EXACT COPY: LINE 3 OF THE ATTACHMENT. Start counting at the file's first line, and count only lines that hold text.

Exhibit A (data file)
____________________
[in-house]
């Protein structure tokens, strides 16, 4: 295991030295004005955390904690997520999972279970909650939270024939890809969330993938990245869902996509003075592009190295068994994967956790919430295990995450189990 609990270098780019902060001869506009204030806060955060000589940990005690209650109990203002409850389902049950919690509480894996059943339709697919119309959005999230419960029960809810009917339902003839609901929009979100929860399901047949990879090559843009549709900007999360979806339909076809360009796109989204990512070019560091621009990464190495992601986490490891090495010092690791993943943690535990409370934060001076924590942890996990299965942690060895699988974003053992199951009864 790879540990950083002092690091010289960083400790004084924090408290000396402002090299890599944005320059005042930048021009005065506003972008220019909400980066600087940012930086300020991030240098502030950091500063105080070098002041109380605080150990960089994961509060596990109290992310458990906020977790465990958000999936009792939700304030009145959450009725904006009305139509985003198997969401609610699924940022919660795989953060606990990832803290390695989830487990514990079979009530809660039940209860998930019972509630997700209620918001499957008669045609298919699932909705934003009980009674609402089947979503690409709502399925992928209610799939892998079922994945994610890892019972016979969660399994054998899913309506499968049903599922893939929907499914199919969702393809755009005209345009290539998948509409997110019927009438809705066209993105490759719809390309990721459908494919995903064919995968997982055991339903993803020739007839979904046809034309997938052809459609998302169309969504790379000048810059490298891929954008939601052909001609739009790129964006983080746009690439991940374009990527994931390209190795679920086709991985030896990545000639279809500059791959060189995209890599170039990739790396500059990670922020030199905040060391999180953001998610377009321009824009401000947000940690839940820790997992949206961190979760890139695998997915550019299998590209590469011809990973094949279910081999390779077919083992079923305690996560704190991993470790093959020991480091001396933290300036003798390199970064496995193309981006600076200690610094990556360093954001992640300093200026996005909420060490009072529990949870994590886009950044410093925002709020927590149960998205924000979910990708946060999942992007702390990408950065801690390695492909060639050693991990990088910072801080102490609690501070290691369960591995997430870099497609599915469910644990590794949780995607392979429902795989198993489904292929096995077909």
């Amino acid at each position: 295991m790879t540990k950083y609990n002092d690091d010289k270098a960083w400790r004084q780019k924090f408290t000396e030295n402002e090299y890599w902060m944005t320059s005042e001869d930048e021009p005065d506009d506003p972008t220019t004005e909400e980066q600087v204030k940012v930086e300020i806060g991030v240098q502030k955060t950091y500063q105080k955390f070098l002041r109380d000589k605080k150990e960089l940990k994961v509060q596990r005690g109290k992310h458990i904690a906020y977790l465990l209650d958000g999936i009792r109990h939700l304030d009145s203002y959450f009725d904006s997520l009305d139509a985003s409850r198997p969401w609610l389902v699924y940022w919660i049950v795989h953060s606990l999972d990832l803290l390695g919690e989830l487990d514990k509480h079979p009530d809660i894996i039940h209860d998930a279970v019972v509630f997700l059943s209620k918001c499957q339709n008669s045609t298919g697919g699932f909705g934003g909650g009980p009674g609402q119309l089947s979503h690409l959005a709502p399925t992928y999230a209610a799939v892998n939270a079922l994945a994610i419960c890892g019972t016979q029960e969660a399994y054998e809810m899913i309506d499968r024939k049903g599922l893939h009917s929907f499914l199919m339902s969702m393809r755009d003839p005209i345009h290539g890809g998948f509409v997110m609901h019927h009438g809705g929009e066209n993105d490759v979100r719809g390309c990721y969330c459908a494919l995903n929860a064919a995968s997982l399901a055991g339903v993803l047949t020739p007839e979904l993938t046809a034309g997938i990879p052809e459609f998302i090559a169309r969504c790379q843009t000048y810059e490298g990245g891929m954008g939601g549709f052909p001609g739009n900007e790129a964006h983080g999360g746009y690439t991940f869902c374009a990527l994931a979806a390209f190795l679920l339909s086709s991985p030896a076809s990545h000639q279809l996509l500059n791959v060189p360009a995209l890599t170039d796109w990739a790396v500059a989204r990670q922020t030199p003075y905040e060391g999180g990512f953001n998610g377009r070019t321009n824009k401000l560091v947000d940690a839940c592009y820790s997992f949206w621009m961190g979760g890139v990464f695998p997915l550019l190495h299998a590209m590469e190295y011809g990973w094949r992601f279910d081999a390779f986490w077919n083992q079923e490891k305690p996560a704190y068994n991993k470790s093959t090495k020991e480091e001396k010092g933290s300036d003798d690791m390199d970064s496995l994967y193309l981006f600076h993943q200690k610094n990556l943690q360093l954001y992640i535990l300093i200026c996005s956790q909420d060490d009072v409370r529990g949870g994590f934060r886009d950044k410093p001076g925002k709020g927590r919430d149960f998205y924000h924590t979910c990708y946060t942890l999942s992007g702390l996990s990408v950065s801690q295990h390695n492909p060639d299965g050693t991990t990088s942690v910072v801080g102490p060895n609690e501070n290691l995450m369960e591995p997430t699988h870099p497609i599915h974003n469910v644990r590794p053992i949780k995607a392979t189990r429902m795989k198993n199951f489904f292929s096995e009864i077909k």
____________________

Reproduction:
């Amino acid at each position: 295991m790879t540990k950083y609990n002092d690091d010289k270098a960083w400790r004084q780019k924090f408290t000396e030295n402002e090299y890599w902060m944005t320059s005042e001869d930048e021009p005065d506009d506003p972008t220019t004005e909400e980066q600087v204030k940012v930086e300020i806060g991030v240098q502030k955060t950091y500063q105080k955390f070098l002041r109380d000589k605080k150990e960089l940990k994961v509060q596990r005690g109290k992310h458990i904690a906020y977790l465990l209650d958000g999936i009792r109990h939700l304030d009145s203002y959450f009725d904006s997520l009305d139509a985003s409850r198997p969401w609610l389902v699924y940022w919660i049950v795989h953060s606990l999972d990832l803290l390695g919690e989830l487990d514990k509480h079979p009530d809660i894996i039940h209860d998930a279970v019972v509630f997700l059943s209620k918001c499957q339709n008669s045609t298919g697919g699932f909705g934003g909650g009980p009674g609402q119309l089947s979503h690409l959005a709502p399925t992928y999230a209610a799939v892998n939270a079922l994945a994610i419960c890892g019972t016979q029960e969660a399994y054998e809810m899913i309506d499968r024939k049903g599922l893939h009917s929907f499914l199919m339902s969702m393809r755009d003839p005209i345009h290539g890809g998948f509409v997110m609901h019927h009438g809705g929009e066209n993105d490759v979100r719809g390309c990721y969330c459908a494919l995903n929860a064919a995968s997982l399901a055991g339903v993803l047949t020739p007839e979904l993938t046809a034309g997938i990879p052809e459609f998302i090559a169309r969504c790379q843009t000048y810059e490298g990245g891929m954008g939601g549709f052909p001609g739009n900007e790129a964006h983080g999360g746009y690439t991940f869902c374009a990527l994931a979806a390209f190795l679920l339909s086709s991985p030896a076809s990545h000639q279809l996509l500059n791959v060189p360009a995209l890599t170039d796109w990739a790396v500059a989204r990670q922020t030199p003075y905040e060391g999180g990512f953001n998610g377009r070019t321009n824009k401000l560091v947000d940690a839940c592009y820790s997992f949206w621009m961190g979760g890139v990464f695998p997915l550019l190495h299998a590209m590469e190295y011809g990973w094949r992601f279910d081999a390779f986490w077919n083992q079923e490891k305690p996560a704190y068994n991993k470790s093959t090495k020991e480091e001396k010092g933290s300036d003798d690791m390199d970064s496995l994967y193309l981006f600076h993943q200690k610094n990556l943690q360093l954001y992640i535990l300093i200026c996005s956790q909420d060490d009072v409370r529990g949870g994590f934060r886009d950044k410093p001076g925002k709020g927590r919430d149960f998205y924000h924590t979910c990708y946060t942890l999942s992007g702390l996990s990408v950065s801690q295990h390695n492909p060639d299965g050693t991990t990088s942690v910072v801080g102490p060895n609690e501070n290691l995450m369960e591995p997430t699988h870099p497609i599915h974003n469910v644990r590794p053992i949780k995607a392979t189990r429902m795989k198993n199951f489904f292929s096995e009864i077909k």